Thursday, 15 June 2017

Book Review: Fairytales for Wilde Girls, by Allyse Near

Fairytales for Wilde GirlsFairytales for Wilde Girls by Allyse Near
My rating: 4 of 5 stars

Like all good book purchases, I bought this for its cover. Just. Gorgeous. And then I left it on a shelf for about four years before finally reading it.

The essential story is of a misfit teen called Isola, who sees and feels protected by a cast of fantastical beings around her - ghosts, mermaids, fairies, furies. She calls these fierce protectors her brother-princes, named for the characters out of her beloved French fairytales. Isola has very few real-world friends, an uncomfortably uncommunicative relationship with her dad and a mentally ill mother, but soon strikes up a friendship with Edgar, whose family moves in across the street. One day walking through the neighbouring woodlands, Isola happens across a dead girl in a cage.

I should start by mentioning that the writing is absolutely the star of this show - poetic descriptions using outrageous and wholesome arrangements of language that are oh so perfect and intriguing, mismatched verbs that actually fit better than the conventional options and delightful structural choices. The book is separated into both parts and then chapters, with whole-page illustrations of the brother-princes. Mostly told in third-person prose, occasionally the main story will be interrupted by segments of play script detailing the scene, or a page of Isola's fairytale book. This feels more common in the first half of the book, but may be better spaced out than I recall. It's actually a delightful read in that sense, all these special little inserts, similar to Markus Zusak's works. I really can't say any better than the other reviewers how lovely Near's writing style is, but that's what it is. It's lovely.

The second big star from me is for the imagination. The sense of wonder elicited by Near's world, into which her characters and plot settle so comfortably, is a real achievement. Every ridiculous or nonsensical thing that happens within the scope of the book feels totally and casually real to that world, and, once I had a handle on what was going on (there is admittedly an adjustment period at the beginning, a few dozen pages of getting your bearings as things jump a little) there was nothing about the world-building that I questioned or felt jarred by. Ghosts accompanying Isola through the woods? Uh, yeah. Obviously. Unicorns? But of course. The author's vision for this world she created is, I think, beautifully and wholly communicated to the reader, on the wings of that gorgeous writing.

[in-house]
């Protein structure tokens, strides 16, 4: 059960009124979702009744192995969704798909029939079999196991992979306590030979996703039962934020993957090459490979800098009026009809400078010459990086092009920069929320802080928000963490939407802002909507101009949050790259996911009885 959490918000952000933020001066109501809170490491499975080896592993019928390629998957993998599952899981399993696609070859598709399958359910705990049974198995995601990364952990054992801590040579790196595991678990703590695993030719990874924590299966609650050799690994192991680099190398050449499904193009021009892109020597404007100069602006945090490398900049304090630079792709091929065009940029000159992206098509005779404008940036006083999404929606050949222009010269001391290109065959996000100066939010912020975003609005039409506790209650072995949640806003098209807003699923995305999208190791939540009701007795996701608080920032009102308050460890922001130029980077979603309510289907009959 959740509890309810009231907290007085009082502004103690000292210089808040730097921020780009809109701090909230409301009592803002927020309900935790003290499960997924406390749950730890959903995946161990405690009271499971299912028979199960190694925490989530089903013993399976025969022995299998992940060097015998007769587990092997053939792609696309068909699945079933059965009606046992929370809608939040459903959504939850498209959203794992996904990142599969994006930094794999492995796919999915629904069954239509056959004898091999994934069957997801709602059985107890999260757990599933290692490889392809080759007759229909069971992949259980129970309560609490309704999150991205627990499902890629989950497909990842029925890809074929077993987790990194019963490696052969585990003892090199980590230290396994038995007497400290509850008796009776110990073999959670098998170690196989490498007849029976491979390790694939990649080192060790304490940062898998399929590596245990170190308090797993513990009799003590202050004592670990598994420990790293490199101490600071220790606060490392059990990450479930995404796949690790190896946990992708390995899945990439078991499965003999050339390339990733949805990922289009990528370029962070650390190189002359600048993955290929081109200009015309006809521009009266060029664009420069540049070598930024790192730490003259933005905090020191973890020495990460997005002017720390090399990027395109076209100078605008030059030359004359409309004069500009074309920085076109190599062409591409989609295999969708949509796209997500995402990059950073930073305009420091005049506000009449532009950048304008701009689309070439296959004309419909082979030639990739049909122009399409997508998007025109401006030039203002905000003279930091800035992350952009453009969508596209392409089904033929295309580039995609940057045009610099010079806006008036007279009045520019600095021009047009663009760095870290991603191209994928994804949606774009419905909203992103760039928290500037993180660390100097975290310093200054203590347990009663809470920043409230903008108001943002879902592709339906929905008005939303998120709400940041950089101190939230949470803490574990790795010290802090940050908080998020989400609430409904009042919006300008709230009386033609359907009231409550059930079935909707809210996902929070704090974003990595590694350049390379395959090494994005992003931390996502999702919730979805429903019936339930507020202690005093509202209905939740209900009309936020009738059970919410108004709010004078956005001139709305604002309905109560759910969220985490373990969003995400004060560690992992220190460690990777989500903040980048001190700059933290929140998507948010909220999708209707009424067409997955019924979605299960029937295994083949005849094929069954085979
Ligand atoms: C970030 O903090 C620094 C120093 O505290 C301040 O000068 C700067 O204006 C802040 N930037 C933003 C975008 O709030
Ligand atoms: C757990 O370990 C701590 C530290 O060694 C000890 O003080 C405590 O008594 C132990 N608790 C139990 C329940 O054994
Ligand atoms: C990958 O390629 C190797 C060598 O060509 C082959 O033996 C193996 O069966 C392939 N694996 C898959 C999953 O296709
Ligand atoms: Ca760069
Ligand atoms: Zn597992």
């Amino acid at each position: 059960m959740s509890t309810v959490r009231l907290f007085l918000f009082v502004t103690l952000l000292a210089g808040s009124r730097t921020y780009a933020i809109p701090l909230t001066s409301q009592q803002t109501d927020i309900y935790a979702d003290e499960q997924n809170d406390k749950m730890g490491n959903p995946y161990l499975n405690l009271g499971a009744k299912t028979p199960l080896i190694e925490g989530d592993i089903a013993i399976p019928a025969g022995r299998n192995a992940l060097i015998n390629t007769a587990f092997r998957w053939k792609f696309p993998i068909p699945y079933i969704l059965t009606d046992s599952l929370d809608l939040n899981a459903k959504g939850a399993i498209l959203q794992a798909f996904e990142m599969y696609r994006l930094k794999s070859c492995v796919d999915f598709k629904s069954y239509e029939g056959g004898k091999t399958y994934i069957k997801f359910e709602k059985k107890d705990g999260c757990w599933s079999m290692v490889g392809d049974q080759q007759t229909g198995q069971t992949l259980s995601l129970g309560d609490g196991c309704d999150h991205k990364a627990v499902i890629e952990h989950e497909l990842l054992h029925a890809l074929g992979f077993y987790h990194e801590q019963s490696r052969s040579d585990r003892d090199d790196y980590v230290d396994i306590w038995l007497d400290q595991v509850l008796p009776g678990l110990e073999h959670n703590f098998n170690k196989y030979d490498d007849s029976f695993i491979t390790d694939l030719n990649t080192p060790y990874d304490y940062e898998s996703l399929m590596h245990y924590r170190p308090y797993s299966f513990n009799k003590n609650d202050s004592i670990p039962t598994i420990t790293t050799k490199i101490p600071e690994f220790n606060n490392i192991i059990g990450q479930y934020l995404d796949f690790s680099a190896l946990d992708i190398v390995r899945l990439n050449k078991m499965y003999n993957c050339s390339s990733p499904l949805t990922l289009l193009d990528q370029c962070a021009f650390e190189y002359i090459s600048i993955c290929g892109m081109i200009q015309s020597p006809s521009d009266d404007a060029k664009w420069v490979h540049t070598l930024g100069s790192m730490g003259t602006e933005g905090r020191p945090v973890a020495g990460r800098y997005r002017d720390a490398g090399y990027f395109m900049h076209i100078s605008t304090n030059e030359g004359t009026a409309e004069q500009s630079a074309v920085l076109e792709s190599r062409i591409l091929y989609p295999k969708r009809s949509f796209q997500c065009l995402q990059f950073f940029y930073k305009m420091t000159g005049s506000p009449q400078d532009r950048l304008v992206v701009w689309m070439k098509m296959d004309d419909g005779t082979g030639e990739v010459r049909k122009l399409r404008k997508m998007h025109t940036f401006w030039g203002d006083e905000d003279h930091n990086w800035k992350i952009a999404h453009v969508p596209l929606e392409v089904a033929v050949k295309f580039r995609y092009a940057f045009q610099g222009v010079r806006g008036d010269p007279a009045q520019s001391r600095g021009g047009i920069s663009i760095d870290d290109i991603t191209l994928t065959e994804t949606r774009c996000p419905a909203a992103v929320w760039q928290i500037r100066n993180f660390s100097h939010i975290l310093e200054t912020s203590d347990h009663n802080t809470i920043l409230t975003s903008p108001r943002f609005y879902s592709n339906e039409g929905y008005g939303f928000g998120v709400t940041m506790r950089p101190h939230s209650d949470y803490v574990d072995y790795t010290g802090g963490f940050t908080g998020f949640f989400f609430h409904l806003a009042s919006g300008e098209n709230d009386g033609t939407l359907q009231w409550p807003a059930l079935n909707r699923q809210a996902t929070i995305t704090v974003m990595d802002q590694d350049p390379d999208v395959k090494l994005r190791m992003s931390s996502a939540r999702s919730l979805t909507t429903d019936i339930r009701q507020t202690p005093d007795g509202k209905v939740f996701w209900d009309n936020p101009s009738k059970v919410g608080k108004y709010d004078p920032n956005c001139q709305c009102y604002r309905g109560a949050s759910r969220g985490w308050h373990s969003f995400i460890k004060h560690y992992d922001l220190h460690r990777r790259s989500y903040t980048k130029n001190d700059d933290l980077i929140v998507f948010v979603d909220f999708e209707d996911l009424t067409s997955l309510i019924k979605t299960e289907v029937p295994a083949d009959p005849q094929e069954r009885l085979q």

Another big positive of this story is the depiction of mental illness. Isola's mother struggles with depression, and in interactions between the pair we see how this impacts the daughter, which is one of the most insightful elements of the book. These interactions flicker from dark to light, truly one of the more mature aspects - Isola is aware that her mother's behaviour is not normal, but it's become normal for her, and she deals with it, and this is both dark and sad at the same time as uplifting and light, a childlike, innocent determination to see one's parent the way you WISH they were rather than what you have. Mother Wilde's madness also juxtaposes against Isola's, so that we quickly dismiss the concept of Isola as crazy because, look, there's ACTUAL mental illness right there, so Isola must be perfectly sane by comparison. It's a clever device, helping the reader to place faith in Isola's sanity early on despite her chats with fairies, and discouraging us from questioning the validity of Isola's perspective. Because of some of this cleverness, the story's twist came quite out of field for me, and I appreciated Near's manipulation.

A couple of small things stopped me from totally loving this book, and they may have been less of an issue if I had read the book in one bout, rather than sporadically through assessment period. The story's complication wasn't entirely clear to me, and the cohesion suffered as a result. The ghostly girl in the cage occasionally dropped by to be rude and angry at the window, and then seemed to sing on the lawn and keep Isola awake. This didn't strike me as cause for the brother-princes' aggression toward the girl, and when the woods started to die, I must have missed something because I found it hard to draw the same connections Isola and her brothers did, that it was the girl's fault somehow and that Isola needed protection. Despite excellent characterisation from most of the princes, I felt a bit disappointed by the lack of development of Grape and James - in the case of James, with whom Isola has almost no positive interactions with throughout the entire book, I started to wonder why he was in the story, let alone mentioned in the blurb. I wished there could have been more page time for both of Isola's real friends. They seemed like great characters, and we only saw the very edge of them.

Overall, this is a beautiful book that I am glad I read. For the writing and imagination alone, this book is absolutely worth the read for the very literary YA reader.

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